Oversight

GAO: OMB, federal CIO need to be more involved in high-priority IT projects

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The Office of Management and Budget has discontinued or de-emphasized regular reporting and oversight on high-priority IT projects and could be passing up billions in cost savings across the federal government.

That's the conclusion of a Government Accountability Office report released Nov. 21, which also found that the federal CIO has become less involved in overseeing major IT projects, some of which have been plagued by significant delays and cost overruns.

"Until OMB ensures that the federal CIO is more directly involved in the oversight of these high priority programs, it may be missing a key opportunity to improve accountability and achieve positive results," auditors wrote.

Since 2015, Congress has required OMB to issue quarterly updates on the top 10 IT projects across the federal government designated as "high-priority," either because of their cost, importance in carrying out an agency's mission or the project's potential impact on the public at large. This was in part due to what GAO called "prior IT expenditures [that] have often resulted in significant cost overruns, schedule delays, and questionable mission-related achievements." Auditors flagged examples such as the botched HealthCare.gov rollout and cost and schedule delays associated with the Department of Veterans Affairs electronic health records system.

While OMB issued two high-priority IT project reports in June 2015 and June 2016, it discontinued issuing such reports. OMB officials attributed the halt to changing guidance from Congress following the Consolidated Appropriations Act of 2016, which imposed requirements on the U.S. Digital Services to also provide quarterly updates on high-priority projects.

However, those requirements only related to projects under the USDS umbrella, and there is some confusion as to whether Congress intended those reports to replace OMB's analyses. Auditors argued that while OMB may no longer be legally required to continue issuing updates on high-priority IT projects across government, it should continue to do so anyway, citing cost and oversight benefits associated with the practice.

"GAO's conclusions are based on the view that continued identification and reporting on the top 10 high priority programs, and not just USDS projects, would help to enhance congressional oversight."

Auditors also claimed that the role of the federal CIO in the process has been de-emphasized in the past two years, noting that in the case of the TechStat review program, "Federal CIO-led reviews of troubled projects … resulted in $3 billion in savings in 2010."

According to GAO, that changed in 2015 following OMB guidance that shifted responsibility for those reviews to individual agencies. The guidance also changed another review process, dubbed PortfolioStat, to no longer require attendance by the federal CIO.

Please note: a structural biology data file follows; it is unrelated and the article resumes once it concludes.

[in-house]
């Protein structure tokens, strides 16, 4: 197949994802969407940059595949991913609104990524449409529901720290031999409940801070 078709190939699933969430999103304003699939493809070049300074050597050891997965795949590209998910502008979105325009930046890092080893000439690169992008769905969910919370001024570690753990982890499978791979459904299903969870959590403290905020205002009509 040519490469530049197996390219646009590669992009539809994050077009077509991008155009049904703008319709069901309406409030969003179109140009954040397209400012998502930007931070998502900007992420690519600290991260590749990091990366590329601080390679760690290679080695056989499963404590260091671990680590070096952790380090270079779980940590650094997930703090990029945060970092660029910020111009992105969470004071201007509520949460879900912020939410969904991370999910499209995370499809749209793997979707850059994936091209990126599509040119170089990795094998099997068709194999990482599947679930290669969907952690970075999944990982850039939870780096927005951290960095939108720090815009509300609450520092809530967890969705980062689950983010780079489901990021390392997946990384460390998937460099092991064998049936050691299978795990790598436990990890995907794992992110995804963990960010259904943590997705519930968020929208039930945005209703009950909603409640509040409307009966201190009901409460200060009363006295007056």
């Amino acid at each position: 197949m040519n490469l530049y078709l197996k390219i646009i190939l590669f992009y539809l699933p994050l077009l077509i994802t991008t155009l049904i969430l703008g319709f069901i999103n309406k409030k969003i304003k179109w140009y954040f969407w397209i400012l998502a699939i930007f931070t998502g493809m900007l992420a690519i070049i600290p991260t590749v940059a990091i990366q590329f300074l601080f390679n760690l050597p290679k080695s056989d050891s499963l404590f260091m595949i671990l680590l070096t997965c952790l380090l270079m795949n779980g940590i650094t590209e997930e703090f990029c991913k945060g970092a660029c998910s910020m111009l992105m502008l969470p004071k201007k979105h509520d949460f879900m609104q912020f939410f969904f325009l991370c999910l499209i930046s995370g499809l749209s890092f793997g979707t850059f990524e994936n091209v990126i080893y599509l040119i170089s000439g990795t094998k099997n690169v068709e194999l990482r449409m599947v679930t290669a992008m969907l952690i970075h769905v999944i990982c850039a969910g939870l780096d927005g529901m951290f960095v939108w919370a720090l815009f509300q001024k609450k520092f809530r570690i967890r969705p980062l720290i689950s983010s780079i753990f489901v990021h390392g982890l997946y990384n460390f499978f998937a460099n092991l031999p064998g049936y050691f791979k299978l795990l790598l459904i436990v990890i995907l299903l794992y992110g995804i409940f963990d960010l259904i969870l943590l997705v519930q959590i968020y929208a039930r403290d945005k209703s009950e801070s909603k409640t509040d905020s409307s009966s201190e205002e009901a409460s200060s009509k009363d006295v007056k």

OMB responded that "GAO's findings and conclusions are rooted in an incorrect legal interpretation of OMB's annual appropriation" and that it has worked to provide information to Congress on a quarterly basis outside of the reports cited in the audit. OMB also disputed that a lack of involvement by the federal CIO led to inadequate oversight.

Former Federal CIO Tony Scott told FCW in an emailed response that he disagreed with the report "in several respects" and said GAO auditors did not reach out to contact him during their investigation.

"I think it is an incorrect conclusion to say that the federal CIO role was de-emphasized in terms of oversight. What we did was focus more heavily on projects that were in trouble, and make those high priority for review at the Federal CIO level," Scott said.  "We strengthened the TechStat process to ensure better data was coming in, and then chose specific areas where the Federal CIO would engage.  And, while I did not attend every PortfolioStat meeting (due largely to a focus on cybersecurity issues) I reviewed the material for each one, and followed up with staff and the agency where needed."

Scott did say that the report correctly identifies "the need for clarity" in terms of whether USDS or OMB is now responsible for the top 10 IT priorities report, adding that the current situation is "quite confusing."

The GAO recommended OMB continue issuing its own reports on high-priority IT projects, ensure the federal CIO is "directly involved" in oversight and continue reporting on the status of USDS projects. The report noted that OMB did not comment on whether it formally concurred with those recommendations.

About the Author

Derek B. Johnson is a senior staff writer at FCW, covering governmentwide IT policy, cybersecurity and a range of other federal technology issues.

Prior to joining FCW, Johnson was a freelance technology journalist. His work has appeared in The Washington Post, GoodCall News, Foreign Policy Journal, Washington Technology, Elevation DC, Connection Newspapers and The Maryland Gazette.

Johnson has a Bachelor's degree in journalism from Hofstra University and a Master's degree in public policy from George Mason University. He can be contacted at djohnson@fcw.com, or follow him on Twitter @derekdoestech.

Click here for previous articles by Johnson.


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